Strong on science, weak on philosophy. Krauss correctly observes that science can answer all manner of how questions, but not the why questions. But he misses a golden opportunity to explain in depth that this is okay.

People, especially those given to strong religious or political beliefs, should admit when they don’t know certain things, instead of making answers up. Such assertions signal confidence and boost self-esteem, but stifle discovery and progress.

In a book of more than 300 pages, Krauss spends just the occasional paragraph or two addressing the question he thought important enough to ask in the title of his book. Instead, readers get a tour of the discoveries and personalities in modern physics from roughly Maxwell and Faraday to the present.

As a survey of modern physics leading up to the discovery of the Higgs boson, it’s pretty good. But this book could easily have been much more.

Jeffrey Kluger – Apollo 8: The Thrilling Story of the First Mission to the Moon

Jeffrey Kluger – Apollo 8: The Thrilling Story of the First Mission to the Moon

This one was hard to put down. An exciting account of the first time men flew to the moon and orbited around it. Less than a year later, Apollo 11 would actually land on the moon and Neil Armstrong would utter his famous words. But he couldn’t have done it without the Apollo 8 team paving the way through many difficulties, both physical and political.

Stephen Hawking – A Brief History of Time

Stephen Hawking – A Brief History of Time

A much easier read than its reputation suggests, though it helps to have a little background knowledge first. Hawking’s intent for this book was to make theoretical physics accessible to everyone. Few have surpassed his efforts, or his sales figures.

Stephen Hawking – Black Holes

Stephen Hawking – Black Holes

This Kindle single is based on a pair of lectures Hawking gave on the BBC in 2016. Firmly aimed at a general reader, this makes a good introduction to some of the mind-bending concepts underlying black holes, and can be read in a single sitting.

Richard Feynman – “Surely You’re Joking, Mr. Feynman!”: Adventures of a Curious Character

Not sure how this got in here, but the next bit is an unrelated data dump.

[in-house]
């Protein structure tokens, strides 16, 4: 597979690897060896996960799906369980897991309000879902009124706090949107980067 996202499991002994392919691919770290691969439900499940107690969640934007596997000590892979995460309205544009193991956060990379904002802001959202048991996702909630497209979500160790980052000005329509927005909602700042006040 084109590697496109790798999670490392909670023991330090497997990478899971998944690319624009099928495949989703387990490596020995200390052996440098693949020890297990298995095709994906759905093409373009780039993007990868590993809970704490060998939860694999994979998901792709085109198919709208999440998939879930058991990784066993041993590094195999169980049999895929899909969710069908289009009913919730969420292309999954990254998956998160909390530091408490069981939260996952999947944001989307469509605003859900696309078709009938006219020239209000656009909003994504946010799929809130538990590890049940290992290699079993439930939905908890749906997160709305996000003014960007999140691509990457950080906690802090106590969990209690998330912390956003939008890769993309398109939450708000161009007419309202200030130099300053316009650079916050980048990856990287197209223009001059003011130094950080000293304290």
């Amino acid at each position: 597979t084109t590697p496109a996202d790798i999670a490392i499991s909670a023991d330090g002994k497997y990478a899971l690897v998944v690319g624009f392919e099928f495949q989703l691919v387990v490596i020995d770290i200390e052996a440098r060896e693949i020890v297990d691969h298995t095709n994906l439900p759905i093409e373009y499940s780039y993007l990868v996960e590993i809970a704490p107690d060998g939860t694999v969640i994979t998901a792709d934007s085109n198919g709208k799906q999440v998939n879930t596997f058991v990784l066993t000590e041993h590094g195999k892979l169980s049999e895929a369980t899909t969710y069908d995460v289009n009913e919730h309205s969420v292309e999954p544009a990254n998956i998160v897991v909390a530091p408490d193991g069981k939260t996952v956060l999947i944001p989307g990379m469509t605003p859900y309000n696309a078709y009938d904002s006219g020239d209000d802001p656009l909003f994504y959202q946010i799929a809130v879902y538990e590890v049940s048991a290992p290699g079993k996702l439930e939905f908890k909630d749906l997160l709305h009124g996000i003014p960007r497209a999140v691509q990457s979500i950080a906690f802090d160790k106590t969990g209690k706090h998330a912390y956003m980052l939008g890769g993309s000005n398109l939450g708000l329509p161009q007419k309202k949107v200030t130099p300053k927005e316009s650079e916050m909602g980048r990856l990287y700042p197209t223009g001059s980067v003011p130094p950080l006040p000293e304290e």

Richard Feynman – “Surely You’re Joking, Mr. Feynman!”: Adventures of a Curious Character

Feynman was both a renowned physicist and a fun-loving eccentric. This collection of short biographical essays covers’ Feynman’s life and exploits from childhood to old age. He got his start tinkering with radios and electronics as a kid during the Depression, which led to a prank involving a homemade door alarm his parents did not appreciate. Feynman worked at Los Alamos early in his career, where he pranked colleagues by cracking open their office safes.

To make a point about security, he once broke into the nine safes containing all of the government’s top-secret Manhattan Project classified documents and scared the bejeezus out of a general.

Other highlights include faking his way into a prize-winning samba band as a percussionist while on sabbatical in Brazil, hosting an art exhibition and selling his own work after teaching himself to draw, and performing in a ballet orchestra despite no musical training.

Feynman also makes serious points about how to work both hard and smartly—he describes several mental shortcuts he used to do complicated math in his head, and other useful heuristics. To Feynman’s credit, he also treats his Nobel as an afterthought, thinking of it as almost a nuisance since everyone suddenly started taking him seriously. Many laureates have less humble views of their prizes.